1970s: Taxi DriverTaxi Driver painted a dark portrait of New York filled with the grit and gristle of crime, prostitution, and corruption, all seen through the cracked vision of Travis Bickle, an unhinged cabbie who will go to great lengths to clean up the streets his own dangerous way.
1980s: Do the Right ThingEven though Hollywood sometimes forgets, New York is more than just the island of Manhattan. There are four other boroughs, each with their own unique flavor and character. Spike Lee crafts a loving letter to Brooklyn with Do the Right Thing. Lee showcased a slice of Brooklyn in the 80’s you couldn’t see on the 11’o clock news — one brimming with life, culture, and vibrancy, but one that also crackled with racial tension and unresolved issues.
1990s: SeinfeldIn the show about nothing, four friends bounced around a '90s New York contemplating life’s funny curiosities and generally being terrible to each other and everyone else they came in contact in.
The 2000s: Spider-ManIn Spider-Man, Sam Raimi made Peter Parker’s identity as a New Yorker just as important as his identity as the super hero. Peter Parker crammed his way into tiny studio apartments and took on crappy jobs just like any other 20-something New Yorker would. The only exception was that he spent his free time fighting evil and trying to get the girl. The film also showed how New Yorkers come together in the face of a tragedy, whether it be something like Hurricane Sandy or the latest Green Goblin attack.
The 2010s: GirlsNothing on television feels like such a pertinent snapshot of New York circa right now than HBO's Girls. Modern day gentrified Brooklyn comes alive as we follow the mis-adventures of Hannah Horvath and her friends as they navigate aimlessly towards adulthood, and stumble on every step along the way.
You're about to have a lot more Spider-Man.
Not to be outdone by Marvel's multi-phase monolith of a film franchise, Sony has announced that they plan on expanding the Spider-Man universe over several movies, by creating films that center on different members of Spidey's rogue gallery. In addition to a third The Amazing Spider-Man film, which is currently being written by Alex Kurtzman, Roberto Orci, and Jeff Pinkner, the studio now plans to expand the The Amazing Spider-Man franchise with upcoming Venom and Sinister Six movies. Venom will be written by Kurtzman and written by Goddard, while Sinister Six will be penned by Goddard, who also has an eye to direct.
Venom is an alien symbiote that attaches itself to a human host and endows that person with super-human abilities. The parasite first attached itself to Spider-Man himself, before taking over other hosts, the most prolific of which being Eddie Brock. Through the years, Venom has become one of Spider-Man's most fearsome and popular foes, and fans have been clamoring for the character to re-appear on screen after he was mishandled by Sam Ramni's overly bloated Spider-Man 3. Conversely, The Sinister Six is a group of Spider-Man's most prolific enemies that decide to team up after losing out to the web-slinger individually. There have been numerous incarnations of the Sinister Six throughout Spider-Man's history, but the classic lineup includes Doctor Octopus, Vulture, Electro, Kraven the Hunter, Sandman, and Mystereo. While Electro is the only member of the team to be introduced in the series so far, hints about the Vulture and Doctor Octopus can be seen in the latest trailer for The Amazing Spider-Man 2.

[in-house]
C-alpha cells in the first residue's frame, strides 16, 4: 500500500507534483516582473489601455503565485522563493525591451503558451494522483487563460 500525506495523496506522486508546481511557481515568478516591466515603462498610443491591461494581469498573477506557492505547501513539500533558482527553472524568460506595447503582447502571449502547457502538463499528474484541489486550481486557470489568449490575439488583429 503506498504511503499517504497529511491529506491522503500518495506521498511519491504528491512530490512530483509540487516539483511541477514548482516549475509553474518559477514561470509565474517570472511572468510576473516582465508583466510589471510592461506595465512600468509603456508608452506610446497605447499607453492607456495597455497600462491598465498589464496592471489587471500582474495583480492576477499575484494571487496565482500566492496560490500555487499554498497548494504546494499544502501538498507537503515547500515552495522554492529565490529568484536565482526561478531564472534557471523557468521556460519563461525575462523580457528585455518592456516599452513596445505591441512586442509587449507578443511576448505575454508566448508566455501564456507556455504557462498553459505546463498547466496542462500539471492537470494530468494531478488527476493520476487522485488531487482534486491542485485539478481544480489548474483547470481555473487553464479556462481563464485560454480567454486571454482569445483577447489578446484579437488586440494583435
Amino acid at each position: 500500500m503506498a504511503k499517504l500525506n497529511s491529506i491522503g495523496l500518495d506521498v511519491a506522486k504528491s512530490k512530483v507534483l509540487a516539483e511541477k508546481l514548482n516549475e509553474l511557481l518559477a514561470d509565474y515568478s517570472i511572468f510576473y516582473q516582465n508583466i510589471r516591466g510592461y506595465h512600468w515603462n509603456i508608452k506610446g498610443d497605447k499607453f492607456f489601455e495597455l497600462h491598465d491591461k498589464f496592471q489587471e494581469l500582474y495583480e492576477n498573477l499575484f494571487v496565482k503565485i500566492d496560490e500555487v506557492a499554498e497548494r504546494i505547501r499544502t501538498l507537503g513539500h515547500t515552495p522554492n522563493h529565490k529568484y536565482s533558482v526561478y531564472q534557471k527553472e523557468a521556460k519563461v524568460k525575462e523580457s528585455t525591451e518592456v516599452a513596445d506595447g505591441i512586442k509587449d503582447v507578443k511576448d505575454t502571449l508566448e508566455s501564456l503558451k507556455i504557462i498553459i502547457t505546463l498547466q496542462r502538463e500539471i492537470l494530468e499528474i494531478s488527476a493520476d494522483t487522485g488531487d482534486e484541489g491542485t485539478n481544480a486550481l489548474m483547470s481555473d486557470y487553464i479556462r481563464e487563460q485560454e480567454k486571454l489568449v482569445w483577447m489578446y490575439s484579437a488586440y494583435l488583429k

So What do we want in the Sinister Six and Venom movies?
The Sinister Six Should Be Goofy.The ranks of the Sinister Six include a geriatric geezer with metallic wings, a man who conjures illusions with a fish bowl on his head, and a hunter with a thing for Leopard-print fringed collars. At the end of the day, these are some goofy villains, and that fact should be celebrated, not hidden away under layers of faux-darkness. What's charming about Spider-man's rogue gallery is how silly most of his villains are, and there should be no attempt to make the Sinister Six overly serious or gritty, because there's nothing gritty about Leopard print anything.
They Should Also Have a Loser's MentalityThe Sinister Six came to be because they were collectively tired of losing to a wise-cracking teenager in a spider costume. That sad fact should burn in them like napalm, and fuel their desires for revenge. They shouldn't even like each other, but simply tolerate each other just enough to work together towards the end goal of finally killing Spider-Man.
They Should Also be Fun to Hang AroundIf we're going to spend an entire movie hanging around a couple of villains, then they need to be a pretty entertaining group to watch. This should feel like The Avengers with villains, and even though these characters will presumably be evil, they need to make being evil look fun, or at least fun to laugh at. There needs to be both a good team dynamic and diverse and interesting characters to make this film work.
On the Other Hand, the Venom Movie Should be CreepyVenom is an alien symbiote that turns its user into a big gelatinous monster made out of slimy black sinews. While the Sinister Six has license to be a little silly, the venom movie should definitely take itself more seriously. Venom is a creepy character, and that should play into the tone of the film.
And Spider-Man should be scared witless by VenomWhile Spider-Man always feels confident enough to hurl jokes at his other villains, Venom has always brought forth the web slinger's more serious side, and the film version should be no different.